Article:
"It is a fresh take on the horrors of war and what they might look like to a woman provocatively — and sombre too."
Welcome to an absurdist human war story for the 21st century. The curtain is dropped and two soldiers sit, legs splayed, swathed in dirt. They are stoic and stern, one with a toothpick shoved callously in her mouth. Yep. The soldiers are women. They are the ushers of a new age where not only men talk of war through the eyes of the doomed youth on the front. Their story is of humanity amid chaos, but not the humanity we've come to expect through civilian housewives. Their displays of humanity are obsessive and unguarded. The fun that the women make of the situation is gendered and utterly alien to the archetypal male obsessions that would generally take the forefront. It is a primal reversion to self-preservation that we see in a new light.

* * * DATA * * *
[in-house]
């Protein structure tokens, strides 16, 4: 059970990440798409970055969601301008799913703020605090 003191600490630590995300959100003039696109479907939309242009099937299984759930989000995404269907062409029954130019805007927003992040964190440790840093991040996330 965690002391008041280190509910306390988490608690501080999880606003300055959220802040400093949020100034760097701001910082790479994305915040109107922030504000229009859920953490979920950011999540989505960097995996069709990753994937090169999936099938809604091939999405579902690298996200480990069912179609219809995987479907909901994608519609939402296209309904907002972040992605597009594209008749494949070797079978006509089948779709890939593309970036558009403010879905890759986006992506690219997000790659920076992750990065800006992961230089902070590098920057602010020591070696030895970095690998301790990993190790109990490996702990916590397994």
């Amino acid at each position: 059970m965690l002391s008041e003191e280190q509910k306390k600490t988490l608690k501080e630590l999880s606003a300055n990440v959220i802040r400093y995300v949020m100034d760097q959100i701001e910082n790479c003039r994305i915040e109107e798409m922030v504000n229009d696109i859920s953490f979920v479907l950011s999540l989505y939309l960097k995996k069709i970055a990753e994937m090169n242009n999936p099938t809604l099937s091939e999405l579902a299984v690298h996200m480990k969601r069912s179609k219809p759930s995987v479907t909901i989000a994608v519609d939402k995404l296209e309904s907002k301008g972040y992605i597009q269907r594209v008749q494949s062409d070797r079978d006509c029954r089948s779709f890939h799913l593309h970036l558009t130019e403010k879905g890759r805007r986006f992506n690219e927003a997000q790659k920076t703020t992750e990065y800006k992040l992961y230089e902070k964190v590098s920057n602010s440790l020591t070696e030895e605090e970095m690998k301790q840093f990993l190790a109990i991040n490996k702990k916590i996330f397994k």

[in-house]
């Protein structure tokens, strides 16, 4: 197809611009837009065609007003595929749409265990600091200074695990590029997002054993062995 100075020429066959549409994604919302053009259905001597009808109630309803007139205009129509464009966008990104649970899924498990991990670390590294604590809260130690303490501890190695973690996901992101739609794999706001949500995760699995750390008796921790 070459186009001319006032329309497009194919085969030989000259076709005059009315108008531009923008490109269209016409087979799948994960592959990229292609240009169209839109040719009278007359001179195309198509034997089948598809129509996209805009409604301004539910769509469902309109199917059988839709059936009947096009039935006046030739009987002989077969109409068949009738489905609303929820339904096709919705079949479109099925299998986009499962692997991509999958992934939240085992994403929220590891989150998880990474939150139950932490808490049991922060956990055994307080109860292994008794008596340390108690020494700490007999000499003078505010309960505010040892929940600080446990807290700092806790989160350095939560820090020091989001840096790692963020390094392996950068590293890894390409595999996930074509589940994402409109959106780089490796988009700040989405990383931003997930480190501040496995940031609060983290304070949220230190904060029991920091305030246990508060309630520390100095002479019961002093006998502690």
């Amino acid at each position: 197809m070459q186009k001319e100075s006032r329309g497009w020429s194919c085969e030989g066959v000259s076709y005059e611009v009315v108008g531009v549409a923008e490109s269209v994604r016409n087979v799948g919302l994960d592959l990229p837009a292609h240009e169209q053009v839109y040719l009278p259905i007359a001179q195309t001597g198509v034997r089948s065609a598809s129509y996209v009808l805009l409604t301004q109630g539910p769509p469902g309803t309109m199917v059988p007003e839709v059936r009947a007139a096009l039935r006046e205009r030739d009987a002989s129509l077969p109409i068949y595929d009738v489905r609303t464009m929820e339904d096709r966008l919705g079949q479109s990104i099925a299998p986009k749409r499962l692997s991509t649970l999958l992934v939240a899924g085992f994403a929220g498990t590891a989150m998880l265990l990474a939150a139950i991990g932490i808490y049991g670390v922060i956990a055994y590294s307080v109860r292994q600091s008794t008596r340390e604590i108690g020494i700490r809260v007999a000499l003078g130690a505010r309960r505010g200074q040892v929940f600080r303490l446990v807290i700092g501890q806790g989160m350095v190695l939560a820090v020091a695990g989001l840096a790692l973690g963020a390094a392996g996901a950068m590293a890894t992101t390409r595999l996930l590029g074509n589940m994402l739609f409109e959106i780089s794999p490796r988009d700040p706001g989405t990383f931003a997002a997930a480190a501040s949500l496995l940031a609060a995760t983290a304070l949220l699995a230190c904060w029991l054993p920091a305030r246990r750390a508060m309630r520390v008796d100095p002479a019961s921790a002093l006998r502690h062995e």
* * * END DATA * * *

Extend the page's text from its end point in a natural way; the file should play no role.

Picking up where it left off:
The set and lighting design are subtle and effective. The actresses are quirky, and suitably so as Beckett's Waiting For Godot bleeds through the text and the stage's action. The two engage in offhanded repetition of jokes and phrases and start to blur time "Was it ages ago? Or just the other day?" This is a superb introduction to the contemporary absurd.
The production is universal and local. It is a fresh take on the horrors of war and what they might look like to a woman provocatively — and sombre too. The entire 60 minutes are understated and strangely overwhelming. Dropped is well measured; a special performance to receive.
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